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Mauve Morpho Business and Actionstep Consulting

10 Mistakes that could doom your business

By Nic Perry, last updated August 16, 2021

What are the top ten mistakes new business owners make that can kill your business before it starts? Pretty much every major problem is either a lack of knowledge or a lack of longevity, with a dash of anxiety holding you back. Mauve Morpho can help you avoid these 10 and more with weekly calls to help make sure your business is on the right track.

In a hurry? Jump to the ones you are most worried about below:

  1. Having your ladder against the wrong wall
  2. Having the wrong legal entity
  3. Not differentiating from the competition
  4. Not being profitable
  5. Not having enough runway
  6. Hating the business
  7. Waiting to start/ship
  8. Not knowing your business
  9. Not knowing the market
  10. Poor Timing

Having your ladder against the wrong wall

If the ladder is not leaning against the right wall, every step we take just gets us to the wrong place faster – Stephen Covey

When you have a great idea, it can be tempting to think it’s a million-dollar idea, but making the best product no one wants, a product that solves a problem so small most people didn’t even realize they had it, or a solution too expensive or cumbersome – none of these are likely to work out well for you. No one is worried about a more ergonomic sledgehammer, or an automated $1500 trash cart that remembers to take itself to the curb. Make sure your idea is solving the right problem in a truly great way. Merlin Mann, of the podcast Back to Work, likes to say that in the 1980s, a better fax machine to most people probably would have looked like more fax machines. The answer obviously wasn’t more fax machines, it was coming up with what was next. Fax machines were a problem that needed a solution, but an elevating solution. Stephen Covey wrote “If the ladder is not leaning against the right wall, every step we take just gets us to the wrong place faster.”

Make sure your product or service is going to legitimately solve a problem in a way people truly want and will be happy to pay for. Even if that problem is just boredom, that’s still something people want help with and will be willing to pay you to solve.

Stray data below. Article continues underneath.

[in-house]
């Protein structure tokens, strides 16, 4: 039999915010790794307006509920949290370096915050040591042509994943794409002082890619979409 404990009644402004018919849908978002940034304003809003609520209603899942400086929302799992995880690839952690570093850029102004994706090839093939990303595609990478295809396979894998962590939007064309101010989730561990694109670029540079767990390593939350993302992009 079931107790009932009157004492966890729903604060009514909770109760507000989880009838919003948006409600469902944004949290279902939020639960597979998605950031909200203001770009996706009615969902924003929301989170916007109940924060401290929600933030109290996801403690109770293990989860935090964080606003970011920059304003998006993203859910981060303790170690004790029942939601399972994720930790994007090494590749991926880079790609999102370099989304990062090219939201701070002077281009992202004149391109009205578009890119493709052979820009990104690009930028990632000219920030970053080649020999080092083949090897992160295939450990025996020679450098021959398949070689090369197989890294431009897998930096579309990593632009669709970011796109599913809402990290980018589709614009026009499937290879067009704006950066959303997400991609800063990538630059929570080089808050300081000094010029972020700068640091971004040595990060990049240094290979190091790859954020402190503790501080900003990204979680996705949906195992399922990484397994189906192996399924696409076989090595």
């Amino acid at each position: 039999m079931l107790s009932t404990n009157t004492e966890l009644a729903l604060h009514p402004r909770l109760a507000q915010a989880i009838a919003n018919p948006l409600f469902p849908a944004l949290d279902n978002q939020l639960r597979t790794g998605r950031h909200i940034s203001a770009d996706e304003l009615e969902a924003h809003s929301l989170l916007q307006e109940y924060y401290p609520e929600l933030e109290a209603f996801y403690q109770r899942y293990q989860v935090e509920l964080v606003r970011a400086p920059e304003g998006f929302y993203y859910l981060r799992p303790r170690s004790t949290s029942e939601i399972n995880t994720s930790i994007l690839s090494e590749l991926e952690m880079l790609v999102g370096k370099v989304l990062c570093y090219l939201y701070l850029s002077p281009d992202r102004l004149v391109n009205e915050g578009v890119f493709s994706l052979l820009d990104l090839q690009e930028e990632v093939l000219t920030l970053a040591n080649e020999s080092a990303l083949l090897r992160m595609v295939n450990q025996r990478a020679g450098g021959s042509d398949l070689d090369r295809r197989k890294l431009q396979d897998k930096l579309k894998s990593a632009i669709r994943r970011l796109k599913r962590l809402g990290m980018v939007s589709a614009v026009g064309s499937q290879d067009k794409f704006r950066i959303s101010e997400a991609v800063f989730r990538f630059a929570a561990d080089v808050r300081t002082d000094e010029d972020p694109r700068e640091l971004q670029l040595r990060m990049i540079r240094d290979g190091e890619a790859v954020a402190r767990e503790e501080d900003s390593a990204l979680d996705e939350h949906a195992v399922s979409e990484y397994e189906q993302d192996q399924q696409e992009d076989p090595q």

Having the wrong legal entity

If someone is likely to sue your business, make sure they can’t sue you too.

For some businesses, a sole proprietorship is enough – if you sell oil paintings at farmer’s markets and craft sales, you probably aren’t going to be sued, and even if you were, it would probably be just for another painting. But if you make soaps and lotions, even just to sell at a farmers market, someone could have a severe reaction to an allergen that made it into your soap and want to sue you for everything you have. If there is any chance of a big lawsuit, a properly formed and maintained LLC or other corporation can give you the cover you need to do your job without worrying about the small chance something goes wrong.

An important part of this is “properly maintained.” If you co-mingle your funds or don’t have quite all the paperwork in order, then the person suing your company may be able to say you and your company are the same thing and still sue for everything. Barely related, but while we are talking about liability, business is risky enough, don’t risk your personal assets if there is another way. You may inevitably have to sign some personal guarantees for things like renting space, but choosing the right legal entity can protect you from a lot of these.

Not differentiating from the competition

If you aren’t first, you should be different

Sometimes you can have a great product, but if you can’t sell why you are the better choice, it might still not go anywhere. If you made a new video platform like Zoom with all the same features, but better reliability, you would have trouble getting anywhere with it, because people wouldn’t want to risk a new software with such a half hearted upside. If instead, your version used a device to make a hologram so it felt like you were all in the room together, or you found a way to make calls completely and utterly secure, bot of those would find at least a small market, even if they were more expensive and less reliable.

Now, this doesn’t mean blowing off core features – a car that doesn’t move isn’t going to replace other cars, no matter how well it puts babies to sleep. This gets a little bit back to having your ladder against the wrong wall in a different way – if you made a car that isn’t a good car but helps babies sleep, maybe what you made is the prototype of a new crib and you just need to scale it down to fit in a nursery.

If you are similar to your competition, why would their customers go through the hassle of switching to you?

Not being profitable

Without profit, is your business a charity?